The army would grab people who were out in the woods or shoot them.  For the soldiers they were guerrillas … but they were just ordinary people. 


Jacinto Brito Corio, our last subject, spoke of his experience in the town of Tujolóm, Nebaj in December, 1982, when the Guatemalan military brought death and destruction to his friends and family.  

I don’t know my age exactly —— I cannot read or write —— but I am maybe 60 years old.  I am here to say what happened to us in the town of my birth.  

I cultivate the milpa (a small area of crops, often maize) and was in the fields when the government sent people to kill us.  They burned down our houses and cut down our crops. We are now demanding justice.  

I remember ’82.  The soldiers took away people and killed them, and they chased others who hid.  There were about 10 families whose lives they ended.  They killed my own father with their hands and feet, and they buried him without a casket. 

There were soldiers here and there.   There were a lot of them, but there was no soldier who was Ixil because they did not understand what we were saying.  They were speaking Spanish and they could not comprehend us. 

They killed our sheep, pigs and cows, and they lit a fire and they ate them. 

After the soldiers came we had nothing, not even clothes. Everybody’s house was burned to the ground. 

We fled to the mountains, where we ate only wild plants. We slept under trees or next to large rocks. We would find ourselves in different places and joined up with other people out there who spoke a different language from our Ixil. We found ourselves together in the wilds, and we disguised ourselves and hid from the bombardments of a helicopter.  When we were in the woods, this vehicle that carried the soldiers chased us and surrounded us from above. There were children with us and older people.  They were trying to kill everyone. 

We hid there but they were always pursuing us to kill us.  If we made a small fire we would have to hide it because if they saw the smoke they would find us and destroy us.   Never could we go into a town and buy anything for fear of being discovered.  We couldn’t leave that place. Many people died of hunger in the mountains, many.  Now we want justice for them, through the law, so that this doesn’t happen again.  I want justice for those who were killed. We don’t want others to experience the sadness that we endure.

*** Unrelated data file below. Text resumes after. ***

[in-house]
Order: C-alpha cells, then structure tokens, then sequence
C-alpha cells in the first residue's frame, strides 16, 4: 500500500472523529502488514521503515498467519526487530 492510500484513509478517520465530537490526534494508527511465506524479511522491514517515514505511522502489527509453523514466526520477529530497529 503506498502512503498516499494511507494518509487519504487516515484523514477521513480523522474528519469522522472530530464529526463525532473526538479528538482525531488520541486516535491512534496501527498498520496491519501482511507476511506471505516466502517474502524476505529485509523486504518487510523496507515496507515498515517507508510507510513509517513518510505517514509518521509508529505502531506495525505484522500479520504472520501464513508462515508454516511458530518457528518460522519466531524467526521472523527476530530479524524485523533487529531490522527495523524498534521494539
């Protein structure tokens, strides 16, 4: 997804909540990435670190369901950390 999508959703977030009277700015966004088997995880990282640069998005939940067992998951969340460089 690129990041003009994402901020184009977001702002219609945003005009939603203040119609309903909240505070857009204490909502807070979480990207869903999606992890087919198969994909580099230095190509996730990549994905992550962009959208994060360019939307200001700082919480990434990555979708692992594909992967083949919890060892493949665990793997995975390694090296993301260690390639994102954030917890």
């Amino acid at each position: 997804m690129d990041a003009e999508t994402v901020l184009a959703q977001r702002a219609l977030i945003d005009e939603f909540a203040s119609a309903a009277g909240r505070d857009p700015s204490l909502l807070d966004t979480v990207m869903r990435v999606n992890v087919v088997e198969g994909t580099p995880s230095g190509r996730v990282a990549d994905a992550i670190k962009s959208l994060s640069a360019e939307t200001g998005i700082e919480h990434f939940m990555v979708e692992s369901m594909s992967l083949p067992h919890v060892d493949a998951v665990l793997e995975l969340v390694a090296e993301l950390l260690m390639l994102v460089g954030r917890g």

The witnesses primarily spoke in Ixil Mayan, using a translator to make their statements in Spanish at trial.  The dates of their testimony range from March 18 to March 21, 2013.   The above rendering of their accounts represents my own abridgment and English translation.  To hear a recording of these testimonies, along with many others, see Plaza Pública:

For a visual record of the court proceedings, see “Dictator in the Dock,” a 23-episode documentary film series by Pamela Yates (and a Skylight production directed by Paco de Onis). It can be found on Kanopy, an educational website.

At the conclusion of the trial, Ríos Montt was convicted of crimes against humanity and genocide, and sentenced to 50 years in prison.  The conviction was later overturned.

The late former president, Efraín Ríos Montt, at trial in Guatemala City for Crimes Against Humanity and Genocide, March, 2013.

The Generals, Part 2


José Efraín Ríos Montt (16 June 1926 – 1 April 2018) has inspired the most controversy of any of Guatemala’s generals. Assuming power in March, 1982, (following a coup d’état that removed then president Fernando Romeo Lucas García, the brother of our previous subject) Ríos Montt himself would be overthrown the following year. During his short tenure as head of the Guatemalan government, Rios Montt continued the state’s counterinsurgency strategy that resulted in the deaths of thousands of indigenous villagers, most of whom were politically neutral or uninvolved in Guatemala’s Civil War.  Estimates of the deaths of non-combatants have run into the tens of thousands with over 100,000 having to flee their homes, particularly in the departments of Quiché and Huehuetenango. Rios Montt would later be held responsible for the policy that led to this tragic outcome, and was indicted for genocide and crimes against humanity. The Guatemalan government convicted him in 2013, but the case was overturned on procedural grounds.  Years later, another trial against him ensued, but Rios Montt would die before its conclusion.  

In an interview on June 2, 1982, while president, Ríos Montt discussed the allegations that the army was massacring villages under a secret government policy to wipe out the rebels.  Ironically, in the following dialogue, Ríos Montt commented on the important presence of indigenous communities within various regions of the country, the same communities he was later accused of trying to destroy in hopes of creating a more uniform national identity. He also analyzed the causes of the guerrilla movement.